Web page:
Qualitative images of the phantom show good homogeneity within the vials (Fig. 1), indicating good mixing. ROIs were drawn in the IR, SE, and DWI experiments, and used to calculate T1 and T2 values; an ADC map as well as MRF maps of T1 and T2 are shown in Fig. 2a-c, where ROIs were drawn in each vial to obtain average T1, T2, and ADC. Table 2 shows the results for the IR, SE, and DWI experiments for all 13 vials, as well as MRF T1 and T2 results. Relaxation times are notably different in the doped solutions vs. their undoped counterparts for the same PVP concentration. ADCs are essentially unchanged between doped and undoped solutions, with the exception of the 40% and 50% PVP.


The MRF results agree with gold standard qMRI techniques, though solutions with long T2 values do not match as well as solutions with T2 <143 ms. While 0% PVP (doped water) solutions demonstrate T1 and T2 values close to the target values, the 10-50% solutions have much shorter T1 and T2 values than anticipated. These large discrepancies indicate that Eq. (1) is not valid in the regime of high concentration of PVP, and that Mn2+ is conjugating to the polymer chains, leading to relaxation mechanisms not present in purely aqueous solutions. The strong effect of PVP concentration on these relaxation mechanisms is evident by back calculating the “apparent” Mn concentration based on the IR and SE results (Table 3): the increasing apparent concentration indicates larger Mn relaxivity as a function of PVP concentration, and that this effect is most pronounced for spin-lattice vs. spin-spin mechanisms. The large ADC values seen for the doped 40% and 50% solutions are likely a consequence of the short T2 values, which were ~5X shorter than the echo time of 92 ms, leading to a low signal-to-noise ratio.


We have demonstrated a promising approach for engineering multiparametric materials for qMRI and MRF. In the PVP system used in this study relaxation times were shorter than anticipated; by reducing the Mn concentrations employed here, the target values should be achievable. This unexpected strong relaxation by Mn2+ ions warrants further study of the relaxation mechanisms, which will aid in engineering future multiparametric materials.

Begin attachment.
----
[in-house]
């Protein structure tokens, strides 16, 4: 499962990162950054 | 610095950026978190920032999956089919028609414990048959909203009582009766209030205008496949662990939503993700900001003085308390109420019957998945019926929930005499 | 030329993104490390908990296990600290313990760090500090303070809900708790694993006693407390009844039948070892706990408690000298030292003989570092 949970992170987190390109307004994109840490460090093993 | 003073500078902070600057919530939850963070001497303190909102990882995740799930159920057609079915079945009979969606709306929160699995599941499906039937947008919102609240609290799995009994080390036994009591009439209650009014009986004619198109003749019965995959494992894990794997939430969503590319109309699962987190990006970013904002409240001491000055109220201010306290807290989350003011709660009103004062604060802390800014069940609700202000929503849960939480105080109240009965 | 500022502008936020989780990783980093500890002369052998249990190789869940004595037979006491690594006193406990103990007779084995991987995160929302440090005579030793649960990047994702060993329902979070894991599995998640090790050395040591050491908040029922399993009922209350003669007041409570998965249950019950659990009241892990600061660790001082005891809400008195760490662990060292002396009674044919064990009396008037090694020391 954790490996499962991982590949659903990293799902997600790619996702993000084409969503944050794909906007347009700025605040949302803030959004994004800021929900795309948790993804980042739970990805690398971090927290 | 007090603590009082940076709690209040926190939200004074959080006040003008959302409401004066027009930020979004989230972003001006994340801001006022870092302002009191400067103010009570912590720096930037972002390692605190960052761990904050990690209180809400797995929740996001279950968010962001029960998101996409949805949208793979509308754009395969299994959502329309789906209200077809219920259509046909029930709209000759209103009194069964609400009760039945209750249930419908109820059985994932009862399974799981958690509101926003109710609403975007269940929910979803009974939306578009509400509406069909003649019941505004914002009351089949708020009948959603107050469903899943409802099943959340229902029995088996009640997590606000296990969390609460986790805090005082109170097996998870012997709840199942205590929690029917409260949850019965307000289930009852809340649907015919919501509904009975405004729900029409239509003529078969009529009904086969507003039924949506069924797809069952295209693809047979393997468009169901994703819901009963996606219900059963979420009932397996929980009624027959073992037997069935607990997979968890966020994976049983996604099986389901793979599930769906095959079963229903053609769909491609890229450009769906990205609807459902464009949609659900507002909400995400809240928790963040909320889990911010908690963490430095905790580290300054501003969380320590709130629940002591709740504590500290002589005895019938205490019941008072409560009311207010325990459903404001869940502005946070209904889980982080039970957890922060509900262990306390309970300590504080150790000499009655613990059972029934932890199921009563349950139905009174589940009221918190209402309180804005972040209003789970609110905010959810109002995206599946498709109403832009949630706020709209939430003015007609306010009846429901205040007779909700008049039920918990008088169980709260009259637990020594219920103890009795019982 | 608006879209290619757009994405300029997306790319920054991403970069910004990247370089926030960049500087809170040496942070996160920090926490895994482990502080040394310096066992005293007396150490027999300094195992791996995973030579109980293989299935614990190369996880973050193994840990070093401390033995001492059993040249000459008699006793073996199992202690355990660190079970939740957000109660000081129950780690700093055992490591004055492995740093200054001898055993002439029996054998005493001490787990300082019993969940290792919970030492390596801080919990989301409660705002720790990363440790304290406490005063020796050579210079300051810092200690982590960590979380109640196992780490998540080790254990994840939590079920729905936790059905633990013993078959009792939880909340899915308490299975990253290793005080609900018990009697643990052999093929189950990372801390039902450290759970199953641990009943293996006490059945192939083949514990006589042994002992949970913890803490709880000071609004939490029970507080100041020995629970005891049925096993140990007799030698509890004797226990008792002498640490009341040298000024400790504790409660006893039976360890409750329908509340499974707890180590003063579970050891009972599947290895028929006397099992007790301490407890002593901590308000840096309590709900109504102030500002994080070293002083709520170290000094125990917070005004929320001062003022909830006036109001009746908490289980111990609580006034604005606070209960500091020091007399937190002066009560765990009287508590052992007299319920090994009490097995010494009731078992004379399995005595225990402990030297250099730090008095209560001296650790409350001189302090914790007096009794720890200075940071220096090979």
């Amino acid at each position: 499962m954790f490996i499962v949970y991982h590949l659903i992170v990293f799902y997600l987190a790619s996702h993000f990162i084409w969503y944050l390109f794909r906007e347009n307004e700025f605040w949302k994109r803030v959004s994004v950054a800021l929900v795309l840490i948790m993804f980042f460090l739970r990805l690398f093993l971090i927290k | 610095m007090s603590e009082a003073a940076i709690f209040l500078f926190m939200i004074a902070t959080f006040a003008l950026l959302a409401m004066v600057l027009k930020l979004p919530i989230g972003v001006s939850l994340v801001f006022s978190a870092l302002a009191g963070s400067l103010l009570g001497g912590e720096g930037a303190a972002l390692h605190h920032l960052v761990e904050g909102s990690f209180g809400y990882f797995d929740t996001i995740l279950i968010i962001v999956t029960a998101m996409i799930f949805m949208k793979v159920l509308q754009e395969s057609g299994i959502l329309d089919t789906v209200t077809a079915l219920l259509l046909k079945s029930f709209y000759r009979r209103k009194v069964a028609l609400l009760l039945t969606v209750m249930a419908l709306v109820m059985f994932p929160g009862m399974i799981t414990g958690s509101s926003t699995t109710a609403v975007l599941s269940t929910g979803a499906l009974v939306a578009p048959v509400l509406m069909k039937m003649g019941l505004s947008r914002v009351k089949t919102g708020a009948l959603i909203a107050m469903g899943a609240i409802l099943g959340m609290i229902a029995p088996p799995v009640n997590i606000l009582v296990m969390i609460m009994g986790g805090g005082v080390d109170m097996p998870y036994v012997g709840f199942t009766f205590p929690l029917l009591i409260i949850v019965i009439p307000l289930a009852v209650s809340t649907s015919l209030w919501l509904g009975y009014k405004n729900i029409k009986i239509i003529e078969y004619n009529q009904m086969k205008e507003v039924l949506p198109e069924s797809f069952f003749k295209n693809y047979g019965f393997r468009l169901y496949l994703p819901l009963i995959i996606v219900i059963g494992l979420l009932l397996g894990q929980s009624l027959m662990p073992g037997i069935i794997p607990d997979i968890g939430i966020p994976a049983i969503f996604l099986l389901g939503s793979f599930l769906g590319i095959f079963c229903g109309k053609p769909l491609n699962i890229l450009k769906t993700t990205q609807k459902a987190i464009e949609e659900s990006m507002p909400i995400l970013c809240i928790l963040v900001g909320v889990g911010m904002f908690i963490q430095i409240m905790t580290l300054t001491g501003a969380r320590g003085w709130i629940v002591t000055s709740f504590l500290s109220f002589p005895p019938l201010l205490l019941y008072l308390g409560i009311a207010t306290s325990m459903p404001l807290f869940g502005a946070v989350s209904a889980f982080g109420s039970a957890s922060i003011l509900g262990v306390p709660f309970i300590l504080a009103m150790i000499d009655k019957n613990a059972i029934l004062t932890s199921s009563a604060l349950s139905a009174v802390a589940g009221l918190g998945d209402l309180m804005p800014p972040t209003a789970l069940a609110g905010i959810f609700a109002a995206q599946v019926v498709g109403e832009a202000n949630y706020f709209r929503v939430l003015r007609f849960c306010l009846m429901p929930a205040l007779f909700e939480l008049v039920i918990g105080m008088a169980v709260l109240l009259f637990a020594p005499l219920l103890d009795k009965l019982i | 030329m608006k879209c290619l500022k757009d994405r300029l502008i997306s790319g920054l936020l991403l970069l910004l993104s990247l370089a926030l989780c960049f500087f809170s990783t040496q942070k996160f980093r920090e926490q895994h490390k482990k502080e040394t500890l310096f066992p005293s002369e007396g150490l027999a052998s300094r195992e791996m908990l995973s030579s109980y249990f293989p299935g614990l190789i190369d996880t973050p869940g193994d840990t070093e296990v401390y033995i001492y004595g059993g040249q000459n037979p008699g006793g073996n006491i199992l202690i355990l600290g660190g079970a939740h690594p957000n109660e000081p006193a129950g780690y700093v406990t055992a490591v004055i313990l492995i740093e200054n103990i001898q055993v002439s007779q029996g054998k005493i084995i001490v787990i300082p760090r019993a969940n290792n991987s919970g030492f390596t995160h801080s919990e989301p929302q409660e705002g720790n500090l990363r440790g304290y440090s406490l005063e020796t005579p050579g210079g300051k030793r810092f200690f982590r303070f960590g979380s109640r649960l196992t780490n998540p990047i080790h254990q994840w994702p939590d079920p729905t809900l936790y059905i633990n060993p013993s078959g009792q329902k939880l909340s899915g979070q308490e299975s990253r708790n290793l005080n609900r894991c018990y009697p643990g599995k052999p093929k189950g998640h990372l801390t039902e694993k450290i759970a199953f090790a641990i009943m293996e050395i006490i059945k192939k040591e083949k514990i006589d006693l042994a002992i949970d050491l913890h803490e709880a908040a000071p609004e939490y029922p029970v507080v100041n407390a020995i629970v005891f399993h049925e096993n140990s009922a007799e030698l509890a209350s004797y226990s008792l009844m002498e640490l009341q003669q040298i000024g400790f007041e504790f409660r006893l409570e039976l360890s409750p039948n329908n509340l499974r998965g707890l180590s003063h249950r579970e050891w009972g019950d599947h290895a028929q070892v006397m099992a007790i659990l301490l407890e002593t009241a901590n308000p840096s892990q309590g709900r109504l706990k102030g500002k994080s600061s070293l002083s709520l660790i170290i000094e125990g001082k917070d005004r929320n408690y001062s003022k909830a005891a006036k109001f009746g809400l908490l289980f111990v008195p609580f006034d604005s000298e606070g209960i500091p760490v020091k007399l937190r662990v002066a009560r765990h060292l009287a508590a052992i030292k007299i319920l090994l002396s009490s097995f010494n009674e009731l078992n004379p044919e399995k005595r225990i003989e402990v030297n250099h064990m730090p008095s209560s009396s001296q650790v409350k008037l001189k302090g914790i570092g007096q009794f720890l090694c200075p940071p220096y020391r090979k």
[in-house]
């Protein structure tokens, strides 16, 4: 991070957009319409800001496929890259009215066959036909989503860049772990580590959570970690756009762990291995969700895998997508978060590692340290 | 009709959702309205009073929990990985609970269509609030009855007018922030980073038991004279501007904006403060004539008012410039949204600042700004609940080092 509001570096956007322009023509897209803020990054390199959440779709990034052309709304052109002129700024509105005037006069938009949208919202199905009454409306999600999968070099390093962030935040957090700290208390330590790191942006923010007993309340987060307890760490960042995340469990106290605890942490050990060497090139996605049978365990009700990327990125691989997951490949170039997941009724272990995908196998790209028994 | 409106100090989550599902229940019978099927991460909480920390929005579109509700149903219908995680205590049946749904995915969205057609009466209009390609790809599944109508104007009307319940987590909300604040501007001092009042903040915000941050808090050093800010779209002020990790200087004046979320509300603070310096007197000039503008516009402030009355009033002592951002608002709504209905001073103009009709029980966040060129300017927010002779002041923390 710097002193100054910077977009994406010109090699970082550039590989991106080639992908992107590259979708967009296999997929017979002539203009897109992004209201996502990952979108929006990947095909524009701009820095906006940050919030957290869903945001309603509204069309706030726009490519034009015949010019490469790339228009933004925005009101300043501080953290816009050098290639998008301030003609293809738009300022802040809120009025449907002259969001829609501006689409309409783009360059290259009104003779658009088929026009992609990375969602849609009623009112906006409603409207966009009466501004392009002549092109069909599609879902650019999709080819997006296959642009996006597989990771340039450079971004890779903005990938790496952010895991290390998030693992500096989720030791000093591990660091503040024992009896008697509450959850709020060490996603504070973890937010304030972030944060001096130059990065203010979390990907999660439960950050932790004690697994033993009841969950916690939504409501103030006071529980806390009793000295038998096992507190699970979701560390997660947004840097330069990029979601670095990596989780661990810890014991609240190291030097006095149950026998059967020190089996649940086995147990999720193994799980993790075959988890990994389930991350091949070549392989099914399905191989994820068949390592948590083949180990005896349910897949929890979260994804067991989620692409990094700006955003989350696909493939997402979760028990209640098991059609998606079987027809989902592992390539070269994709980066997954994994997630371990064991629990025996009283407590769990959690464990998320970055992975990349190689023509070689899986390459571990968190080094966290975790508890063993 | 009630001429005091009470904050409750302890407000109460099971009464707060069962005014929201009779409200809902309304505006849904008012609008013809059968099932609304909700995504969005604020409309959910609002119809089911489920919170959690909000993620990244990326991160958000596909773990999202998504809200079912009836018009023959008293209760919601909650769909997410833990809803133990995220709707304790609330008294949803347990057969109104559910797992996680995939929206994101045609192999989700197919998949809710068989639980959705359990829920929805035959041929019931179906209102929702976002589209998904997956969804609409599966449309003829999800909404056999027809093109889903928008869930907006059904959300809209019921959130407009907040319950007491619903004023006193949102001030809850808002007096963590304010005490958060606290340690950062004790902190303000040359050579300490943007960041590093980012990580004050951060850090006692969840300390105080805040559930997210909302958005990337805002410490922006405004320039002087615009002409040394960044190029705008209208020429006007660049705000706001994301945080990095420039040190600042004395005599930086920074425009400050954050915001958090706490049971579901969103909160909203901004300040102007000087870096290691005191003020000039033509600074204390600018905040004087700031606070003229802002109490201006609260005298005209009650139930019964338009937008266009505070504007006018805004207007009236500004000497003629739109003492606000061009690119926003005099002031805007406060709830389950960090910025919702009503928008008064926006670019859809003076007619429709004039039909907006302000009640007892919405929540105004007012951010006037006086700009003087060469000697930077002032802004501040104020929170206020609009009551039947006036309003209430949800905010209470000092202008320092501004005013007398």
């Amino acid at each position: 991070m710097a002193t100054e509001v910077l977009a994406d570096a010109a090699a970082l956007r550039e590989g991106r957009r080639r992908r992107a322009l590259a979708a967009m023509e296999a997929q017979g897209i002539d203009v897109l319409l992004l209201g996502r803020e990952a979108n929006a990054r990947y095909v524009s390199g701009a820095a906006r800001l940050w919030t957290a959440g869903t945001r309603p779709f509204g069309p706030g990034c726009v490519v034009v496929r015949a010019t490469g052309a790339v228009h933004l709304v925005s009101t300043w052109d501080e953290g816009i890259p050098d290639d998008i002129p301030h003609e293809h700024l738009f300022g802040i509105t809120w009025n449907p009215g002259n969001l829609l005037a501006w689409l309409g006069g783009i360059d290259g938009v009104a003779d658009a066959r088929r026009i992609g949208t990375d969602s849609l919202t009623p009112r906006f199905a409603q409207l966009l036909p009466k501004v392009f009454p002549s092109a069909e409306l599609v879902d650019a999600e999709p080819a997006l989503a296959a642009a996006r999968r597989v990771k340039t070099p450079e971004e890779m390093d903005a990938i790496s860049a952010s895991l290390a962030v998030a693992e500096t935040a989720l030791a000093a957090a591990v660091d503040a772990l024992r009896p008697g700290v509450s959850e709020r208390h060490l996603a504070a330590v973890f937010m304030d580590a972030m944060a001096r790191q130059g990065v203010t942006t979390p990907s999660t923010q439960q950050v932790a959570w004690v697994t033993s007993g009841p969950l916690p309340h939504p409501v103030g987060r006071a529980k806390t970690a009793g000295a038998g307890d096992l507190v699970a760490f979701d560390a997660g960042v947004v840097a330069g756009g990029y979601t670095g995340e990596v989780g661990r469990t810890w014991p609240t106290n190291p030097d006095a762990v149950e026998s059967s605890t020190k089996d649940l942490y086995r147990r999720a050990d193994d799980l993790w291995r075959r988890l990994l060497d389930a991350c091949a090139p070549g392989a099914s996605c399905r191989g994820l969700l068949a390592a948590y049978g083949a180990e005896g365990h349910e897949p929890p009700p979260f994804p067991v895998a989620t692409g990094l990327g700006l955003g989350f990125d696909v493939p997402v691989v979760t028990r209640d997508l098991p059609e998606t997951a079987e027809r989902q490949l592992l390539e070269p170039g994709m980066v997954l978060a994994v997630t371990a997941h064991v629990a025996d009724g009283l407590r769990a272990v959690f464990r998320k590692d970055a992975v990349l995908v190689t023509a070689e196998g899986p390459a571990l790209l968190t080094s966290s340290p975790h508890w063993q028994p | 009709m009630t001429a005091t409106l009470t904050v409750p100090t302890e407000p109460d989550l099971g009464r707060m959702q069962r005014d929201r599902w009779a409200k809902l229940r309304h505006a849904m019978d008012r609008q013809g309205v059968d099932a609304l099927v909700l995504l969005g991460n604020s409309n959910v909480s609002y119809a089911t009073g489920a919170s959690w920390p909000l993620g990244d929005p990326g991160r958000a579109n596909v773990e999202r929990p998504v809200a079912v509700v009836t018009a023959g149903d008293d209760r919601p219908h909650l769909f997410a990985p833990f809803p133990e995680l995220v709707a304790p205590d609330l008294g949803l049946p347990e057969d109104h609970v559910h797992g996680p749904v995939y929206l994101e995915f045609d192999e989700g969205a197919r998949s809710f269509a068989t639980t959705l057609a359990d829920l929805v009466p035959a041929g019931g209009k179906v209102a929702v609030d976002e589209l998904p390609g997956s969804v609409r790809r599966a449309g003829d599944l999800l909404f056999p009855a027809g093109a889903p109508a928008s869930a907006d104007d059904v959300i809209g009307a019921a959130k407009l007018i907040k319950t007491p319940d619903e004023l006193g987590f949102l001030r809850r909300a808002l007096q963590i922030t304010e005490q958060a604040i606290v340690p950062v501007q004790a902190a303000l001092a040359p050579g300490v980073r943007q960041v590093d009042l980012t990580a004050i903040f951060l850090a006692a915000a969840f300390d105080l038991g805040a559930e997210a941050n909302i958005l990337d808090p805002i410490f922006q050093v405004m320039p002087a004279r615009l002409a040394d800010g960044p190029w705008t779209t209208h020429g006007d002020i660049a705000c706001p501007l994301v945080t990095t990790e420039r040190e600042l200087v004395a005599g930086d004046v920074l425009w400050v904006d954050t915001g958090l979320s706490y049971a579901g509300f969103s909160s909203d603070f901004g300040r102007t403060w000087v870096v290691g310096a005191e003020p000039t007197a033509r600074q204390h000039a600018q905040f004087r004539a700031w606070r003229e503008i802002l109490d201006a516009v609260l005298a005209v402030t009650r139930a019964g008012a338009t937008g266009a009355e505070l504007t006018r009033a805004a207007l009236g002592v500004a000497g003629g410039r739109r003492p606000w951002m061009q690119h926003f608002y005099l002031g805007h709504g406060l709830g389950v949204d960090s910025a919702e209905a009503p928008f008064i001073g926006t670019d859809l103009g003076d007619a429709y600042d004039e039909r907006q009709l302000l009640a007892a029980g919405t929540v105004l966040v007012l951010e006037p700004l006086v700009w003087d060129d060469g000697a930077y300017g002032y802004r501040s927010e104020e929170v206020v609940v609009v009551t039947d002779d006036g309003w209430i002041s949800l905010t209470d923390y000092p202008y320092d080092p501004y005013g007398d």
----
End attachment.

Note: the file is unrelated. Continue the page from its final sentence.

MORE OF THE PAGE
YJ and MAG would like to acknowledge funding support from Siemens Healthcare and NIH grants 1R01EB016728,1R01BB017219.


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Figure 1: An image from the IR experiment (TI=250 ms) to demonstrate signal intensity homogeneity, indicating proper mixing of the Mn dopant. The vials are labeled, indicating their position, PVP concentration, and concentration of Mn.

Table 1: Target T1, T2, and ADC values, with necessary Mn concentrations and volumes for 50 mL PVP solutions. r1 and r2 values of 6.3 and 104 s-1 mM-1 were used.

Figure 2: Quantitative imaging parameter maps: a) ADC as derived from the DWI; b) T1 from MRF; c) T2 from MRF.

Table 2: IR, SE, DWI, and MRF results for T1, T2, and ADC.

Table 3: Calculation of “apparent” Mn concentration, using the undoped VTI- and SE-derived relaxation times in Table 2 to determine Ri,0, per Eq. 1. The large increase in the relaxation rate per unit concentration of Mn with increasing PVP concentration indicates a PVP-dependent relaxation mechanism.

Proc. Intl. Soc. Mag. Reson. Med. 26 (2018)